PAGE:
The Graduate Affairs committees in the Department of Political Science are pleased to award the John W. Kingdon Award in recognition of outstanding teaching to the following graduate students:

Jonathan Fuentes (American Government and Politics)

Alex von Hagen-Jamar (World Politics)

Justin Williams (Political Theory)

Ben Peterson (Political Theory)

Tim Ryan (American Government and Politics)

Logan Casey (American Government and Politics)

The Kingdon Award is given annually in the Department of Political Science to graduate students who are chosen based on their exceptional ability and creativity as a teacher, effective interaction with students outside the classroom, and their potential as a teacher/scholar.

Any Graduate Student Instructor (GSI) who has completed two semesters of teaching in good academic standing, who has not won a previous award, is eligible for nomination. The committees look at the records of those who were nominated by undergraduates, fellow GSIs, faculty mentors and teachers of large classes. The Directors of Graduate Studies, Placement and Admissions review nominations solicited from faculty as well as students.

Award Winners

Jonathan Fuentes taught students in Political Science 489: Law and Social Change for two semesters and then Political Science 300: Contemporary Issues in American Politics last semester. He is interested in American institutions and their interactions, political representation (especially issues of under-representation), and local and state politics and policy.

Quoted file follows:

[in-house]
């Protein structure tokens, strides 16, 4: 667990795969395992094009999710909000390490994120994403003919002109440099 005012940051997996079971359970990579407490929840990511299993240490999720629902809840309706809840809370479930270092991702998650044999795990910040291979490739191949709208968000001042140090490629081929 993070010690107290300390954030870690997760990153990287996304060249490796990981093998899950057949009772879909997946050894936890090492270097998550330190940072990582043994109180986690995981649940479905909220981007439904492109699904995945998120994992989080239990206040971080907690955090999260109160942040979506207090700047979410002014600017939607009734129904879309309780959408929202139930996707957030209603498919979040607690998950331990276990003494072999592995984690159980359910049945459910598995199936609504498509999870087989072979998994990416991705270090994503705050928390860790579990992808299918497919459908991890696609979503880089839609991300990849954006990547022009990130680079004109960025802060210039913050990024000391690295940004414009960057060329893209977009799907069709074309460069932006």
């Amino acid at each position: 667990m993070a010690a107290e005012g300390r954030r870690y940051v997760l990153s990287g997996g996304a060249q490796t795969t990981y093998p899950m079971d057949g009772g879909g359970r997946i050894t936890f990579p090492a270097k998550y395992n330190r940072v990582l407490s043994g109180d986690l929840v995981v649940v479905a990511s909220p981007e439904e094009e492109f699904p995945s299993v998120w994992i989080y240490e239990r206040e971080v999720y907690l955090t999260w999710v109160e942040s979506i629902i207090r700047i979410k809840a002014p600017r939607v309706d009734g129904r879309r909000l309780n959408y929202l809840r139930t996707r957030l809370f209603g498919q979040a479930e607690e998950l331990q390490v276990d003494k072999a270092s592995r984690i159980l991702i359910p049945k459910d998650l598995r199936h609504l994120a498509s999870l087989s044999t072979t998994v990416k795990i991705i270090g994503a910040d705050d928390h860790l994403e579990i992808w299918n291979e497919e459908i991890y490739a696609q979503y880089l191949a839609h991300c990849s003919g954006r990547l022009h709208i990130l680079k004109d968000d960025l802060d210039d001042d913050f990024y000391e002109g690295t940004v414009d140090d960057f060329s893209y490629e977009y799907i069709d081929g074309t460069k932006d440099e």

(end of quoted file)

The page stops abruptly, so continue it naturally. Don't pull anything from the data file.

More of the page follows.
Alex von Hagen-Jamar taught as a GSI for PS 160: Introduction to World Politics, PS 339: Introduction to Chinese Politics, and PS 381: Honors Research Design. Alex also taught his own version of PS 160 during Spring, 2011 as an instructor. Alex’s primary interest is the acquisition and use of power, particularly military power, in world politics. Military alliances, arming, and the causes and consequences of war are all topics that interest him. In the future, Alex plans on doing more work on information and war, culture and political institutions in international conflict, and the role of political institutions in shaping the response to threats more broadly.

Justin Williams is currently teaching three sections of PS 309: Population, Equity, and Environmental Change. In the past, he taught as a GSI for PS 101: Intro to Political Theory (twice) and PS 307: Topics in American Political Thought. His research interests concern political visions concerning cities and environmentalism.

Ben Peterson taught three semesters of POLSCI 101 - Intro to Political Theory, and is currently a GSI outside the department for UC (University Courses) 256: "22 Ways of Thinking About the Games We Play," which is an LSA interdisciplinary course. His research concerns classical political thought. His major thematic areas of study include issues of rhetoric, imitation, representation, and citizenship (both in contemporary and ancient Athenian contexts).

Tim Ryan taught as a GSI for PS 312: Persuasive Politics (three times), Comm/PS 484: Mass Media and Political Behavior (twice) and PS 327: Politics of the Metropolis. Tim’s general interests include moral psychology, evolutionary psychology, race politics. His dissertation uses recent insights from cognitive psychology to understand the conditions under which voters respond to issue cues from elites. He is also completing a book manuscript on race politics with James M. Glaser (Tufts University).

Logan Casey taught as a GSI for PS 111: Intro to American Politics, PS 300: Contemporary Issues in American Politics, and PS 312: Persuasive Politics. His research interests concern the intersections of identity/minority groups, public opinion, and institutions -  how identity-based categories construct and are constructed by public opinion, legal and political institutions, and of course the identity group itself and its politics.

Congratulations to all for a job well done!